New titles shed light on agony of urban life

Sadiqur Rahman | Published: 01:14, Feb 25,2018

 
 

Several new literary works hitting the Amar Ekhushey Book Fair tell stories that mirror a society in transition and give a realistic portrayal of contemporary issues experienced by people in their daily lives.
Given the population explosion as well as rural people increasingly moving to the ill-planned cities where a neat division between haves and have-nots exists, some humanist writers were keen on putting the people’s complex and sprawling humane relationships, their struggles and frustrations in the contemporary fictions.
Writer Zakir Talukder thinks that presenting the contemporary ever-changing social issues in literary works is a hard job as the author in most cases needs some time to grasp the issues properly.
Morality and values are crumbling in the face of consumerism and capitalistic greed, which many emerging writers could hardly portray in their writings due to their lack of political consciousness, he observes.
Hence, only a few emerging writers, among hundreds bringing new titles, have somewhat succeed in portraying urban life realistically, he comments.
Moshahida Sultana Ritu’s Boro Shororer Chhoto Golpo has got positive reviews from the readers. The title containing 15 short stories is a depiction of people’s hope and frustration in the country facing expansion of urbanisation on the expense of nature and environment. The book is published by Agamee Publications.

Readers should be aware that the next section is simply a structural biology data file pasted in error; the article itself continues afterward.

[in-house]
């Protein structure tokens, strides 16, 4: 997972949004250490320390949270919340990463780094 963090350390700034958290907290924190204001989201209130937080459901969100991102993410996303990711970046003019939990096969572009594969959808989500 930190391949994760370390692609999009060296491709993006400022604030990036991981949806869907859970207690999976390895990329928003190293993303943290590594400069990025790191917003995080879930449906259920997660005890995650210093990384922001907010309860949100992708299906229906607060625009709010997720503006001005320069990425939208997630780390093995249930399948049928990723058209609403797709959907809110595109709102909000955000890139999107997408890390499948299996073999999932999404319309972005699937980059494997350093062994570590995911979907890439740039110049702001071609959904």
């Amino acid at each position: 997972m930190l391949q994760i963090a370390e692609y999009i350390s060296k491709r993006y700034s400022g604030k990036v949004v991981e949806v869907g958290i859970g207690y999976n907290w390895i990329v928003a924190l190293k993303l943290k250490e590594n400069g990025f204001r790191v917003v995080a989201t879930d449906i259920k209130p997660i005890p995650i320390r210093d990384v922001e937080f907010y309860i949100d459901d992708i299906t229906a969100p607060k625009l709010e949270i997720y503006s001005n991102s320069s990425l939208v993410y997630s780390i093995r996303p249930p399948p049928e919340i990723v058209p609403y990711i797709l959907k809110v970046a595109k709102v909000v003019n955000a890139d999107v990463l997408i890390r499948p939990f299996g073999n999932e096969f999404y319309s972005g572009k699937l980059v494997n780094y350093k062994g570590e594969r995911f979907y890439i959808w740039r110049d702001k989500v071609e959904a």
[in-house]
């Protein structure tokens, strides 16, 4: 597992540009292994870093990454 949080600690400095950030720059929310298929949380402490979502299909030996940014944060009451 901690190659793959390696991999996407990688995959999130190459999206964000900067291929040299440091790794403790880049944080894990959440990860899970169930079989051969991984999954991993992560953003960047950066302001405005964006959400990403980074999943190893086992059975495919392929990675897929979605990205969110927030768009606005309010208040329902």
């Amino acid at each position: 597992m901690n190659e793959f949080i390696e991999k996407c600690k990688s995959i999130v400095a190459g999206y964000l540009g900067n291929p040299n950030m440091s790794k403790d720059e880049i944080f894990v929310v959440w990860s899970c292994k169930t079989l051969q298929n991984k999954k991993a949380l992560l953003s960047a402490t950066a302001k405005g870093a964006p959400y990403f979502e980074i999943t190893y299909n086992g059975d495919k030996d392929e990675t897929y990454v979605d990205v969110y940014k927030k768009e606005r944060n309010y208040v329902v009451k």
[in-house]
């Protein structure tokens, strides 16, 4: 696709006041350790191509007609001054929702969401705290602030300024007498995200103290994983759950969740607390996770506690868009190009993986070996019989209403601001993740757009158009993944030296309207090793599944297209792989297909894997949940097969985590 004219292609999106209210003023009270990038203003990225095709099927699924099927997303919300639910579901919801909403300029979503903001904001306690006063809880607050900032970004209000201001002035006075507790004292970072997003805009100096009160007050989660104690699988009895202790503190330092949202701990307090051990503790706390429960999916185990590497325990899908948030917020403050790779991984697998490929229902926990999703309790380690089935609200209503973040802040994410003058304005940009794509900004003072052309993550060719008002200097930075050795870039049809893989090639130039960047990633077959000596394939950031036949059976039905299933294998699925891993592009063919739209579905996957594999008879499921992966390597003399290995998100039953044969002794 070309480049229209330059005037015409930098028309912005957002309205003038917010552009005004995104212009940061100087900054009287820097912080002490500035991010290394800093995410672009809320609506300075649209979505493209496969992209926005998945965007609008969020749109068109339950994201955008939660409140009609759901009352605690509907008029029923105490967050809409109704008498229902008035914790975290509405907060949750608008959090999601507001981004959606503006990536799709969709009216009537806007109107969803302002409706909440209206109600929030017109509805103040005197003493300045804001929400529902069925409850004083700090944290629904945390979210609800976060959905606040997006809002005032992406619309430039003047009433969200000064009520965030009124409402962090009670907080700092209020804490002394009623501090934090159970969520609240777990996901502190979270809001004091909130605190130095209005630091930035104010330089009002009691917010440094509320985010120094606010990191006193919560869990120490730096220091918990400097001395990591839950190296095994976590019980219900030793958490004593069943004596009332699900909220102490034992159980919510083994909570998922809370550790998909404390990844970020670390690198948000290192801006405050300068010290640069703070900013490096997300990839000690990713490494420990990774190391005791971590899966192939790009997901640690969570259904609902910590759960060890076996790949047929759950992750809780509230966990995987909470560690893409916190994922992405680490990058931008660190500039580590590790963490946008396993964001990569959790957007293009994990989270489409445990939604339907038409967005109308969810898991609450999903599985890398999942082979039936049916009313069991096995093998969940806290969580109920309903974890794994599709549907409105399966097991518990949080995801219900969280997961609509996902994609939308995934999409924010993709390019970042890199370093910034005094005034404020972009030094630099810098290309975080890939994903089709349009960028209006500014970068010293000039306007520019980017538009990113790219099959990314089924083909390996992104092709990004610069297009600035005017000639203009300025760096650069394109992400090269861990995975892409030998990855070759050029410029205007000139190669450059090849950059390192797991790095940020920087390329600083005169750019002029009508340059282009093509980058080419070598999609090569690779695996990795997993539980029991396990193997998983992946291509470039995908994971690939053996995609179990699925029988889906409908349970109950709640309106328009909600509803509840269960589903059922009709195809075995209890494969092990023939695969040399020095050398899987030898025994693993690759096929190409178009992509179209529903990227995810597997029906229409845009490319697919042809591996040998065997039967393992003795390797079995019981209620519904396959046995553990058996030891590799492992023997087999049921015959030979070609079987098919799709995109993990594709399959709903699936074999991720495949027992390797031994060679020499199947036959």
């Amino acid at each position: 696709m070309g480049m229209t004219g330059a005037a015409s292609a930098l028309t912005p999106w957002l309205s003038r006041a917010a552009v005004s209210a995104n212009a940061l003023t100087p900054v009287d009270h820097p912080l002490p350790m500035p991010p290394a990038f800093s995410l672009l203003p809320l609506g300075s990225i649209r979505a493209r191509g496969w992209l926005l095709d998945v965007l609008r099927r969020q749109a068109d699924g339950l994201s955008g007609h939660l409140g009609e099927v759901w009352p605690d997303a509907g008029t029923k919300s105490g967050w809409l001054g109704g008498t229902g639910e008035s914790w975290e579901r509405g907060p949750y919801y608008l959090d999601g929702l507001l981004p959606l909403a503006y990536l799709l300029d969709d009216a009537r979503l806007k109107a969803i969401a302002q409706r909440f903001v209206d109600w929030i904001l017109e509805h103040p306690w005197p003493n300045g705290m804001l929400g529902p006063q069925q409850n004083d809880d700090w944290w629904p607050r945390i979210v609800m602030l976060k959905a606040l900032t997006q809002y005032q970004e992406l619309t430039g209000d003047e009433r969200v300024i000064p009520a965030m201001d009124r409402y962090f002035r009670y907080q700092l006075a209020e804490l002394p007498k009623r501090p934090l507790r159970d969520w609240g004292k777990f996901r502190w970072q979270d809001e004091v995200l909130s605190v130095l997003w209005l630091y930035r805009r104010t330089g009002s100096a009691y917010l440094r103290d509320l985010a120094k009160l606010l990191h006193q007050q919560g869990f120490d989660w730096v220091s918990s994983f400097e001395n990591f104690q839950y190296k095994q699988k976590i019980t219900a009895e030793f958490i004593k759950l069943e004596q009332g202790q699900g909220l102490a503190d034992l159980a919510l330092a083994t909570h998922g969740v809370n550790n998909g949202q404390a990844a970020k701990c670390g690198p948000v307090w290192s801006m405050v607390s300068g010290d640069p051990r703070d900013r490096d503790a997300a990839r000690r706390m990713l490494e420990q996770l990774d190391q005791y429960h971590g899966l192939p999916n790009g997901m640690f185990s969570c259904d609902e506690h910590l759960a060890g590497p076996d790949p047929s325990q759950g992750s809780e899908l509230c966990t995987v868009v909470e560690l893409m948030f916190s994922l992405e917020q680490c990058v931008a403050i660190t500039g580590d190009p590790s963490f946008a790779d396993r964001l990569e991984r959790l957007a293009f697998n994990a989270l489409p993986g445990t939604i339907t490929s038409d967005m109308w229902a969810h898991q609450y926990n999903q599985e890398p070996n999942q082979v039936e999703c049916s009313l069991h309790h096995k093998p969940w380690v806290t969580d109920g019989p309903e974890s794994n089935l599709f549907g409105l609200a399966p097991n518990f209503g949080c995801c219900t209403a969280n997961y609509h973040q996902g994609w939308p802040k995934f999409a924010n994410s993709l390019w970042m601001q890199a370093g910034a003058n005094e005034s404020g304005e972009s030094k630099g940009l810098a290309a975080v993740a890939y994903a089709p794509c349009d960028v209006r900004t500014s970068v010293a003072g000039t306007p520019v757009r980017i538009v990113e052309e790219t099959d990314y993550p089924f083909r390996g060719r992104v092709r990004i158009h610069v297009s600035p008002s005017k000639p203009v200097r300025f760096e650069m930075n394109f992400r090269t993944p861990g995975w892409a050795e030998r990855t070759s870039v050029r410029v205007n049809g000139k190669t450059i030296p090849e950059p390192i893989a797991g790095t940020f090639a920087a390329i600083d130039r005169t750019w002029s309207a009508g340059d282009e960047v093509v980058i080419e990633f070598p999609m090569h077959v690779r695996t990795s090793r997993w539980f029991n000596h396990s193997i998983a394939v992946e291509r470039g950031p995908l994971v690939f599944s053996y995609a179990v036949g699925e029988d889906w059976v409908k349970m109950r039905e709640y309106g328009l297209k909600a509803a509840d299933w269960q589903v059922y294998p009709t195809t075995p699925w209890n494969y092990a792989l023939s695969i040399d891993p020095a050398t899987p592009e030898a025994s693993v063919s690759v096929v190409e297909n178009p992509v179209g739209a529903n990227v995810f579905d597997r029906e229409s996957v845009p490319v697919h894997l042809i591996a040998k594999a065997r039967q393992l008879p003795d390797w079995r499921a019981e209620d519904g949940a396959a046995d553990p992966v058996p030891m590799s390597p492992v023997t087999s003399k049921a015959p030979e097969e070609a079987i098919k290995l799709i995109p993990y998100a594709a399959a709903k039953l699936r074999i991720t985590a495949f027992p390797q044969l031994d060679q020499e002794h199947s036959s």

Mahbub Morshed’s novel Tomare Chinina Ami narrates stories of people who moved to cities from rural areas. He has portrayed the middle class people’s sprawling lives while raising some philosophical questions relating to humane love. The title is published by Adarsha.
Safinaz Sultana’s Sutopar High Heel, a collection of short stories, is published by Behula Bangla.
‘In the globalised world today, people blessed with technological advancement and time-shortening communication systems are having inconsistent relationships and can hardly differentiate between good and bad,’ Safinaz told New Age adding that her first title tells stories of such people.
Mazhar Sircar’s Priyotomo, Sundor Somoy Choliya Jay, a collection of poems, is published by Desh Publications.
According to the poet, unplanned urbanisation grasping agriculture-based traditional society of the country has made human life inconsistent. His poems depict agony of urban life and raise questions about development activities that fail to meet underprivileged people’s demands.
Shaheen Reza Rassel’s third collection of peoms Bhul Phagune Agun Dhele, published by Murdhonno, portrays love and frustration of romantic couples facing ever-changing realities of the urban society.
Ananya has published Mustafa Mamun’s novel Campus 1995, in which the author recollects old memories while relating them to some present day characters.
On Saturday, 182 new titles hit the bookstalls.
On 24th day of the fair, the copyright taskforce led by Tapan Bagchi raided the stall of Aligarh Library and seized copies of Mashiur Rahman’s The Bengal Chemistry, published by Presidency Publication as the title allegedly contains controversial comments about the country’s founding president Sheikh Mujibur Rahman.
The team also issued informal verbal warning to Doyel Prokashani for distributing leaflets on fair premises violating rules. 

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